Communicating your research

Your public engagement responsibilities

NERC is committed to communicating its work as widely as possible, to inform and enthuse non-scientific audiences about environmental science and to demonstrate the economic and societal benefits that science brings.

Similarly we expect our researchers to consider all the potential impacts of their work, to exploit their results as appropriate to achieve that impact, and to communicate their work outside the scientific community.

Engaging the public with your research can improve the quality and impact of your work, raise your profile and develop your skills. It also enables members of the public to act as informed citizens and can inspire the next generation of researchers.

Public engagement is an important part of your responsibilities as a recipient of public funding and you should plan it into your research at the outset - it is not a 'nice to have' or something you tack onto the end of your research as an afterthought. Engagement activities can take place at any stage, or throughout your work: they can help shape your research question, be part of your research process, and/or happen at the end of the grant to feedback on the findings and potentially influence future research.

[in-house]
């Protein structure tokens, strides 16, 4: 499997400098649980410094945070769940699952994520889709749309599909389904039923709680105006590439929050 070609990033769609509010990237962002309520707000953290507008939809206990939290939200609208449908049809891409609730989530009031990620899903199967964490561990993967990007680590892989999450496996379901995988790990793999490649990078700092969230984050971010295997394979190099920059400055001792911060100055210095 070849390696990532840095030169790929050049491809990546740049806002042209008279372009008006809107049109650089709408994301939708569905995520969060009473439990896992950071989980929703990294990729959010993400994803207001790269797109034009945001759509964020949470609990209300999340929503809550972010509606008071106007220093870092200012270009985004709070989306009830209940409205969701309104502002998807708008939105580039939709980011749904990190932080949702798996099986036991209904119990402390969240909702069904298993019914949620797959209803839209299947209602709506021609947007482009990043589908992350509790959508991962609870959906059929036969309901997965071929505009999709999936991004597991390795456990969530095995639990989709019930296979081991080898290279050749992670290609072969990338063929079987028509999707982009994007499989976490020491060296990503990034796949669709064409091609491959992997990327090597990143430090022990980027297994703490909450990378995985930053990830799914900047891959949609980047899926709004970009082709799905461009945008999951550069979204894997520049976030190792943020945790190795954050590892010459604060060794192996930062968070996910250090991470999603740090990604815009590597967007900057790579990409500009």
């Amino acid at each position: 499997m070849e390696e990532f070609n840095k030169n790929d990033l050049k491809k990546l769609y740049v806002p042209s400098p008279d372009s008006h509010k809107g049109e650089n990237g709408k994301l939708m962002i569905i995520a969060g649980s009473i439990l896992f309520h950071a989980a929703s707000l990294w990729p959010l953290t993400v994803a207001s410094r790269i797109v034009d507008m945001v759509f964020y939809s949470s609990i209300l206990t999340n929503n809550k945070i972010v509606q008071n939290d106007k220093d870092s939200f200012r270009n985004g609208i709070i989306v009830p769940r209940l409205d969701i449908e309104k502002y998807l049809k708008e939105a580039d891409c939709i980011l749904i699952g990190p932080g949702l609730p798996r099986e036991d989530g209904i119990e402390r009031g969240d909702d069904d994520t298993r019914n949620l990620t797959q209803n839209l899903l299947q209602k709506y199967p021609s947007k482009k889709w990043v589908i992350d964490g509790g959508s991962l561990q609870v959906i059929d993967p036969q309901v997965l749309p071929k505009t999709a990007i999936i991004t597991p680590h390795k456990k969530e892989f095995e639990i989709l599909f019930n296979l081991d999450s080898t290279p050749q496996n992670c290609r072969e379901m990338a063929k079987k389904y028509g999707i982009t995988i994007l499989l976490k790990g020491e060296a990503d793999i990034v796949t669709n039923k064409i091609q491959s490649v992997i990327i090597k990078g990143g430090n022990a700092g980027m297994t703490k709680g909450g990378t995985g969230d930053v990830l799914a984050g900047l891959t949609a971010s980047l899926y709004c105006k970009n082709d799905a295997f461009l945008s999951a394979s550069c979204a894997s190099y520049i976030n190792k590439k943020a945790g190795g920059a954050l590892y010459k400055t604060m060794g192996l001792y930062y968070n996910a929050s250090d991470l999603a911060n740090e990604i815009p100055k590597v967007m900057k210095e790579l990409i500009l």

All researchers are required to submit a pathways to impact plan with their grant application. Funds are available to support activities identified in the plan which can help achieve societal and economic impacts; project-specific public engagement activities, which are relevant and appropriate to your proposed research, can be included as ways of generating impact in your Pathways to Impact plan.

There are many activities you can take part in or run, depending on the nature of your work and what you feel most comfortable with. This can be anything from writing a magazine article, talking to local school pupils, running hands-on activities at a science festival, recording a podcast or contributing to a TV programme.

You should also consider more formal interaction and public dialogue. This gives you a chance to gauge the opinions of specific groups of people, for example those for whom your research outputs might be especially relevant, or talk to a wider cross-section to understand broader public attitudes, hopes or concerns for your area of research.

There are a number of resources available to provide ideas and support for your activities.